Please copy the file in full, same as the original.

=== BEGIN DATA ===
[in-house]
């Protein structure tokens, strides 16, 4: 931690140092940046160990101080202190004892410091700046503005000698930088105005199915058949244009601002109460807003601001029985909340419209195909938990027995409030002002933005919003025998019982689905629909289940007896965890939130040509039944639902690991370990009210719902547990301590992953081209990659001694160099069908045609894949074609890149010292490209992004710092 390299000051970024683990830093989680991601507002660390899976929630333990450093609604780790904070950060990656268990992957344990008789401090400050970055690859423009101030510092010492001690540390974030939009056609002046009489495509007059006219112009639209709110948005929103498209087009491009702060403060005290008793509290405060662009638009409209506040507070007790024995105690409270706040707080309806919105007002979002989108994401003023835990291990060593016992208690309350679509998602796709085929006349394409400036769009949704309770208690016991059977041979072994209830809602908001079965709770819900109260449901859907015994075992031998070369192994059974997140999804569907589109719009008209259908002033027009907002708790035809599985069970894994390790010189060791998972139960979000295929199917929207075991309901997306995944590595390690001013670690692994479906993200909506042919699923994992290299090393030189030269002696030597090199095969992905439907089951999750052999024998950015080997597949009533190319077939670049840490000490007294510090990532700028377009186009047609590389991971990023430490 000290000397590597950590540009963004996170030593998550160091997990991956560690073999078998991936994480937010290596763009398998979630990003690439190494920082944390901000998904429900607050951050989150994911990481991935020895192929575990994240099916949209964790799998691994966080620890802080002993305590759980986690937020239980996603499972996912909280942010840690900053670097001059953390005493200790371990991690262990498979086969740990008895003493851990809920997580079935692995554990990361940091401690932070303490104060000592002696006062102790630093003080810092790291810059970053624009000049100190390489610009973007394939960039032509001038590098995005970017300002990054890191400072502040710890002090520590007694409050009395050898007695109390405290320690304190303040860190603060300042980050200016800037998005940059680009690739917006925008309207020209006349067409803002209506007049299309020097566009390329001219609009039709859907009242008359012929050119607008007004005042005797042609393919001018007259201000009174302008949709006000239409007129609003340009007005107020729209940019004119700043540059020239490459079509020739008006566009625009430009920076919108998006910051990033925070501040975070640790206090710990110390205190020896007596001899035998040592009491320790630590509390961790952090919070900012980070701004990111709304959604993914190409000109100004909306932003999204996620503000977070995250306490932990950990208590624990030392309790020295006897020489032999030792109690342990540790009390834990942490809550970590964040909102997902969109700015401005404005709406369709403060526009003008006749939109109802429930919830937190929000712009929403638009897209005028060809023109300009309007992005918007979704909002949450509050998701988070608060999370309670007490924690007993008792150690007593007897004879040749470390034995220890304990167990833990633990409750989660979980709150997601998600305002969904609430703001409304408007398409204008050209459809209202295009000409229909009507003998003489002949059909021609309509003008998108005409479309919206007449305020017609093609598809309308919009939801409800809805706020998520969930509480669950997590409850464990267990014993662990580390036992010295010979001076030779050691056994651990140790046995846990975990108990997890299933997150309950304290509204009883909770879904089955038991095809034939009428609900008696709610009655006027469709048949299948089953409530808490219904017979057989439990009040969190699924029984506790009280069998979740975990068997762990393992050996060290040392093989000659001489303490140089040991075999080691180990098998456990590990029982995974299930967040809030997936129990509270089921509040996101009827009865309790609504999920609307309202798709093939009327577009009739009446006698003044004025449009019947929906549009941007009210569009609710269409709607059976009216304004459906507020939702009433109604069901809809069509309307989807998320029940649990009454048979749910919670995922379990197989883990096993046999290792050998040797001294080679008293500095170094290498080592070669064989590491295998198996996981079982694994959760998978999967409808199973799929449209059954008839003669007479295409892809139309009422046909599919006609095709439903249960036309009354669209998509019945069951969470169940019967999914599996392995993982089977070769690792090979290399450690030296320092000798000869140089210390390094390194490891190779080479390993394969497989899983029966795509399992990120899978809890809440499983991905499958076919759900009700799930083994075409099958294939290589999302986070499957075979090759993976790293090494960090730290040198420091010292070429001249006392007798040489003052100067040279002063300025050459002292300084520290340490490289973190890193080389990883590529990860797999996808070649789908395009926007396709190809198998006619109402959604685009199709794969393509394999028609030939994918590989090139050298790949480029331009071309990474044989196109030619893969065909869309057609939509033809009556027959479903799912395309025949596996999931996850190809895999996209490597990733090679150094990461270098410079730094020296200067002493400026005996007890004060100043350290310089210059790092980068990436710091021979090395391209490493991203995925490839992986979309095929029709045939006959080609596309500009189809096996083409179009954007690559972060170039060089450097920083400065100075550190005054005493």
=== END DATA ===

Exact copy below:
[in-house]
């Protein structure tokens, strides 16, 4: 931690140092940046160990101080202190004892410091700046503005000698930088105005199915058949244009601002109460807003601001029985909340419209195909938990027995409030002002933005919003025998019982689905629909289940007896965890939130040509039944639902690991370990009210719902547990301590992953081209990659001694160099069908045609894949074609890149010292490209992004710092 390299000051970024683990830093989680991601507002660390899976929630333990450093609604780790904070950060990656268990992957344990008789401090400050970055690859423009101030510092010492001690540390974030939009056609002046009489495509007059006219112009639209709110948005929103498209087009491009702060403060005290008793509290405060662009638009409209506040507070007790024995105690409270706040707080309806919105007002979002989108994401003023835990291990060593016992208690309350679509998602796709085929006349394409400036769009949704309770208690016991059977041979072994209830809602908001079965709770819900109260449901859907015994075992031998070369192994059974997140999804569907589109719009008209259908002033027009907002708790035809599985069970894994390790010189060791998972139960979000295929199917929207075991309901997306995944590595390690001013670690692994479906993200909506042919699923994992290299090393030189030269002696030597090199095969992905439907089951999750052999024998950015080997597949009533190319077939670049840490000490007294510090990532700028377009186009047609590389991971990023430490 000290000397590597950590540009963004996170030593998550160091997990991956560690073999078998991936994480937010290596763009398998979630990003690439190494920082944390901000998904429900607050951050989150994911990481991935020895192929575990994240099916949209964790799998691994966080620890802080002993305590759980986690937020239980996603499972996912909280942010840690900053670097001059953390005493200790371990991690262990498979086969740990008895003493851990809920997580079935692995554990990361940091401690932070303490104060000592002696006062102790630093003080810092790291810059970053624009000049100190390489610009973007394939960039032509001038590098995005970017300002990054890191400072502040710890002090520590007694409050009395050898007695109390405290320690304190303040860190603060300042980050200016800037998005940059680009690739917006925008309207020209006349067409803002209506007049299309020097566009390329001219609009039709859907009242008359012929050119607008007004005042005797042609393919001018007259201000009174302008949709006000239409007129609003340009007005107020729209940019004119700043540059020239490459079509020739008006566009625009430009920076919108998006910051990033925070501040975070640790206090710990110390205190020896007596001899035998040592009491320790630590509390961790952090919070900012980070701004990111709304959604993914190409000109100004909306932003999204996620503000977070995250306490932990950990208590624990030392309790020295006897020489032999030792109690342990540790009390834990942490809550970590964040909102997902969109700015401005404005709406369709403060526009003008006749939109109802429930919830937190929000712009929403638009897209005028060809023109300009309007992005918007979704909002949450509050998701988070608060999370309670007490924690007993008792150690007593007897004879040749470390034995220890304990167990833990633990409750989660979980709150997601998600305002969904609430703001409304408007398409204008050209459809209202295009000409229909009507003998003489002949059909021609309509003008998108005409479309919206007449305020017609093609598809309308919009939801409800809805706020998520969930509480669950997590409850464990267990014993662990580390036992010295010979001076030779050691056994651990140790046995846990975990108990997890299933997150309950304290509204009883909770879904089955038991095809034939009428609900008696709610009655006027469709048949299948089953409530808490219904017979057989439990009040969190699924029984506790009280069998979740975990068997762990393992050996060290040392093989000659001489303490140089040991075999080691180990098998456990590990029982995974299930967040809030997936129990509270089921509040996101009827009865309790609504999920609307309202798709093939009327577009009739009446006698003044004025449009019947929906549009941007009210569009609710269409709607059976009216304004459906507020939702009433109604069901809809069509309307989807998320029940649990009454048979749910919670995922379990197989883990096993046999290792050998040797001294080679008293500095170094290498080592070669064989590491295998198996996981079982694994959760998978999967409808199973799929449209059954008839003669007479295409892809139309009422046909599919006609095709439903249960036309009354669209998509019945069951969470169940019967999914599996392995993982089977070769690792090979290399450690030296320092000798000869140089210390390094390194490891190779080479390993394969497989899983029966795509399992990120899978809890809440499983991905499958076919759900009700799930083994075409099958294939290589999302986070499957075979090759993976790293090494960090730290040198420091010292070429001249006392007798040489003052100067040279002063300025050459002292300084520290340490490289973190890193080389990883590529990860797999996808070649789908395009926007396709190809198998006619109402959604685009199709794969393509394999028609030939994918590989090139050298790949480029331009071309990474044989196109030619893969065909869309057609939509033809009556027959479903799912395309025949596996999931996850190809895999996209490597990733090679150094990461270098410079730094020296200067002493400026005996007890004060100043350290310089210059790092980068990436710091021979090395391209490493991203995925490839992986979309095929029709045939006959080609596309500009189809096996083409179009954007690559972060170039060089450097920083400065100075550190005054005493």